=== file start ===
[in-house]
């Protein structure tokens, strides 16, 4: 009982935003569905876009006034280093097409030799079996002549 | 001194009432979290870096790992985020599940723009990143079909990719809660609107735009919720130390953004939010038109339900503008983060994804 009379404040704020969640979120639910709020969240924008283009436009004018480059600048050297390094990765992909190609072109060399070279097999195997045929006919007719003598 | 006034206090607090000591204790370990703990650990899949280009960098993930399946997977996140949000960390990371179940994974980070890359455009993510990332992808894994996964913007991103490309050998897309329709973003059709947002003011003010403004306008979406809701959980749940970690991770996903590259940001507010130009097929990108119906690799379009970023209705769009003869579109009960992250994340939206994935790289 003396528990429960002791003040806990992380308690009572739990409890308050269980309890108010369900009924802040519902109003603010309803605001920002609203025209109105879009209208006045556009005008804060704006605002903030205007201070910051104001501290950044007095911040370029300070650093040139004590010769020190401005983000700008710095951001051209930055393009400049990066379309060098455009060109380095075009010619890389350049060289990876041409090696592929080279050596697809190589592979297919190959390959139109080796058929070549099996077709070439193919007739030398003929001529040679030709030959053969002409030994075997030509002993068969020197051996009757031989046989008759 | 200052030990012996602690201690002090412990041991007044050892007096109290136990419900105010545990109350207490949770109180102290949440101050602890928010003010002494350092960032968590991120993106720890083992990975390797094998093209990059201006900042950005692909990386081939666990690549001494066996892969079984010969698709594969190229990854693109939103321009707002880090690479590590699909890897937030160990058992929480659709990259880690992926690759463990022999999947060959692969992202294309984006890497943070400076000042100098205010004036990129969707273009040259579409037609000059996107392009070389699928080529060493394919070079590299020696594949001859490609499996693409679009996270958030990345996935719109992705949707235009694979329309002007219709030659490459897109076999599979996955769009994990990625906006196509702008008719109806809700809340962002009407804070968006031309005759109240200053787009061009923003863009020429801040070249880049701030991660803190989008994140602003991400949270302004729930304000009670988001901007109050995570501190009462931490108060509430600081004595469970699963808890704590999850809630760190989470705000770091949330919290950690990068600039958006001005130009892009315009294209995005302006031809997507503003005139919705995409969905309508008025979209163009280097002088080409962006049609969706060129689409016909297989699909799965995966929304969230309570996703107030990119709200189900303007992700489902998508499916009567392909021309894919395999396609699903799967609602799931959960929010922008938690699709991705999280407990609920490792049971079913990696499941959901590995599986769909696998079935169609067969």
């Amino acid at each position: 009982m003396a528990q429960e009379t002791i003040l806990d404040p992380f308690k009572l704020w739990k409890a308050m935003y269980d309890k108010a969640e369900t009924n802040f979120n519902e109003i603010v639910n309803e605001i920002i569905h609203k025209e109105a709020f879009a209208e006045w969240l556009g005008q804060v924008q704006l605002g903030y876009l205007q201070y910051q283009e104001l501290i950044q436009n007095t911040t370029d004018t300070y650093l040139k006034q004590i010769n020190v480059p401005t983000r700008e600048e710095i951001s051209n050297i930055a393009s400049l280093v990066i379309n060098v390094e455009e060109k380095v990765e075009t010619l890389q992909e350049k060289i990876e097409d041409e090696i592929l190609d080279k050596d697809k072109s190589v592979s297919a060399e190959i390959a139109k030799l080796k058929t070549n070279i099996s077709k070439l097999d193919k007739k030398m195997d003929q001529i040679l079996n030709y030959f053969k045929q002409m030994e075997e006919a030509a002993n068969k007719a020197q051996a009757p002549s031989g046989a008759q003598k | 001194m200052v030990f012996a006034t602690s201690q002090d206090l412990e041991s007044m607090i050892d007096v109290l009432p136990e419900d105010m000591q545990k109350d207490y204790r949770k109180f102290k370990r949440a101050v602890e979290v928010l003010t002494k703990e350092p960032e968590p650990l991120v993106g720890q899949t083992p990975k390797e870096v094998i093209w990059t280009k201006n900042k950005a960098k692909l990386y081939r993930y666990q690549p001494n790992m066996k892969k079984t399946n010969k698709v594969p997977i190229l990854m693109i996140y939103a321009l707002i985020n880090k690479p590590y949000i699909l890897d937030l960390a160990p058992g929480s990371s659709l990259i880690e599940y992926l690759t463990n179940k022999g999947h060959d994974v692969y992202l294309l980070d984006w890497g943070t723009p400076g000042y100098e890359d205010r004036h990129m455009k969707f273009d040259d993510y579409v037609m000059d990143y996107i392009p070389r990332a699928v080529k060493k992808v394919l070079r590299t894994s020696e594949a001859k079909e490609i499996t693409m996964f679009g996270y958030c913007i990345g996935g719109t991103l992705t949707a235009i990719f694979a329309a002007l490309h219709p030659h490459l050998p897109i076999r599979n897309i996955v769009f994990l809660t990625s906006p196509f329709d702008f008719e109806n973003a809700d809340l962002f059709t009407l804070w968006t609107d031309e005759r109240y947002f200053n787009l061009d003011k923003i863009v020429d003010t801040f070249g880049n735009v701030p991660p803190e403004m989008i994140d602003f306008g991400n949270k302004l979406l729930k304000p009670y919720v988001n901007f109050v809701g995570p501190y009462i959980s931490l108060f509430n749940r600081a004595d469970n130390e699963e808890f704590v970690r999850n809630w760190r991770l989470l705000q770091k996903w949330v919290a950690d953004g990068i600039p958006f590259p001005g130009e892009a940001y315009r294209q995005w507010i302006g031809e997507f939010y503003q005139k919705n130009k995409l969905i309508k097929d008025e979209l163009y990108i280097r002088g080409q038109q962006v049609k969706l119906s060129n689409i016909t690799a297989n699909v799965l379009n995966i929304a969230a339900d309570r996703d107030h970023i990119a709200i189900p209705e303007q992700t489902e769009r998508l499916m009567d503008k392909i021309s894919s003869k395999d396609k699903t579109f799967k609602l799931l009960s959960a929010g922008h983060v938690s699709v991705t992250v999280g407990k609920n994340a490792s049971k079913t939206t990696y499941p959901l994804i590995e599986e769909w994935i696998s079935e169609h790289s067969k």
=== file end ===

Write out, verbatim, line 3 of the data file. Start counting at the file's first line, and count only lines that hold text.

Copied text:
């Amino acid at each position: 009982m003396a528990q429960e009379t002791i003040l806990d404040p992380f308690k009572l704020w739990k409890a308050m935003y269980d309890k108010a969640e369900t009924n802040f979120n519902e109003i603010v639910n309803e605001i920002i569905h609203k025209e109105a709020f879009a209208e006045w969240l556009g005008q804060v924008q704006l605002g903030y876009l205007q201070y910051q283009e104001l501290i950044q436009n007095t911040t370029d004018t300070y650093l040139k006034q004590i010769n020190v480059p401005t983000r700008e600048e710095i951001s051209n050297i930055a393009s400049l280093v990066i379309n060098v390094e455009e060109k380095v990765e075009t010619l890389q992909e350049k060289i990876e097409d041409e090696i592929l190609d080279k050596d697809k072109s190589v592979s297919a060399e190959i390959a139109k030799l080796k058929t070549n070279i099996s077709k070439l097999d193919k007739k030398m195997d003929q001529i040679l079996n030709y030959f053969k045929q002409m030994e075997e006919a030509a002993n068969k007719a020197q051996a009757p002549s031989g046989a008759q003598k | 001194m200052v030990f012996a006034t602690s201690q002090d206090l412990e041991s007044m607090i050892d007096v109290l009432p136990e419900d105010m000591q545990k109350d207490y204790r949770k109180f102290k370990r949440a101050v602890e979290v928010l003010t002494k703990e350092p960032e968590p650990l991120v993106g720890q899949t083992p990975k390797e870096v094998i093209w990059t280009k201006n900042k950005a960098k692909l990386y081939r993930y666990q690549p001494n790992m066996k892969k079984t399946n010969k698709v594969p997977i190229l990854m693109i996140y939103a321009l707002i985020n880090k690479p590590y949000i699909l890897d937030l960390a160990p058992g929480s990371s659709l990259i880690e599940y992926l690759t463990n179940k022999g999947h060959d994974v692969y992202l294309l980070d984006w890497g943070t723009p400076g000042y100098e890359d205010r004036h990129m455009k969707f273009d040259d993510y579409v037609m000059d990143y996107i392009p070389r990332a699928v080529k060493k992808v394919l070079r590299t894994s020696e594949a001859k079909e490609i499996t693409m996964f679009g996270y958030c913007i990345g996935g719109t991103l992705t949707a235009i990719f694979a329309a002007l490309h219709p030659h490459l050998p897109i076999r599979n897309i996955v769009f994990l809660t990625s906006p196509f329709d702008f008719e109806n973003a809700d809340l962002f059709t009407l804070w968006t609107d031309e005759r109240y947002f200053n787009l061009d003011k923003i863009v020429d003010t801040f070249g880049n735009v701030p991660p803190e403004m989008i994140d602003f306008g991400n949270k302004l979406l729930k304000p009670y919720v988001n901007f109050v809701g995570p501190y009462i959980s931490l108060f509430n749940r600081a004595d469970n130390e699963e808890f704590v970690r999850n809630w760190r991770l989470l705000q770091k996903w949330v919290a950690d953004g990068i600039p958006f590259p001005g130009e892009a940001y315009r294209q995005w507010i302006g031809e997507f939010y503003q005139k919705n130009k995409l969905i309508k097929d008025e979209l163009y990108i280097r002088g080409q038109q962006v049609k969706l119906s060129n689409i016909t690799a297989n699909v799965l379009n995966i929304a969230a339900d309570r996703d107030h970023i990119a709200i189900p209705e303007q992700t489902e769009r998508l499916m009567d503008k392909i021309s894919s003869k395999d396609k699903t579109f799967k609602l799931l009960s959960a929010g922008h983060v938690s699709v991705t992250v999280g407990k609920n994340a490792s049971k079913t939206t990696y499941p959901l994804i590995e599986e769909w994935i696998s079935e169609h790289s067969k």